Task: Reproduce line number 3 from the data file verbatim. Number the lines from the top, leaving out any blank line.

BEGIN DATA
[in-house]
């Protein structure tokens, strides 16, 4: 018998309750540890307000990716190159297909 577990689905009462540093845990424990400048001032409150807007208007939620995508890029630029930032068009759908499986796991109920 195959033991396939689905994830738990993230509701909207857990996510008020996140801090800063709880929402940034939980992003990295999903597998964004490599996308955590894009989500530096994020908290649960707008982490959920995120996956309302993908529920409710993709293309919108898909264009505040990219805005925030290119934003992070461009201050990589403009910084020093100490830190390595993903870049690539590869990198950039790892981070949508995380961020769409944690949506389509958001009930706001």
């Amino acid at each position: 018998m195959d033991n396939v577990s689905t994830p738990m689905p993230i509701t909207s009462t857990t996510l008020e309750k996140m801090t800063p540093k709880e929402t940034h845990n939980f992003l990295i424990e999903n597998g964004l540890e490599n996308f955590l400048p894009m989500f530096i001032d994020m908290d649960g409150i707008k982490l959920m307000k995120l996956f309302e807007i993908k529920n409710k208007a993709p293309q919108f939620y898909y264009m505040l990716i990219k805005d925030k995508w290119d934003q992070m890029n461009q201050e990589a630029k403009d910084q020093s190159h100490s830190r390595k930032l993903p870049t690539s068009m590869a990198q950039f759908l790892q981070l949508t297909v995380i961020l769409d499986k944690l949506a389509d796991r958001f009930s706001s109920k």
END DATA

């Amino acid at each position: 018998m195959d033991n396939v577990s689905t994830p738990m689905p993230i509701t909207s009462t857990t996510l008020e309750k996140m801090t800063p540093k709880e929402t940034h845990n939980f992003l990295i424990e999903n597998g964004l540890e490599n996308f955590l400048p894009m989500f530096i001032d994020m908290d649960g409150i707008k982490l959920m307000k995120l996956f309302e807007i993908k529920n409710k208007a993709p293309q919108f939620y898909y264009m505040l990716i990219k805005d925030k995508w290119d934003q992070m890029n461009q201050e990589a630029k403009d910084q020093s190159h100490s830190r390595k930032l993903p870049t690539s068009m590869a990198q950039f759908l790892q981070l949508t297909v995380i961020l769409d499986k944690l949506a389509d796991r958001f009930s706001s109920k």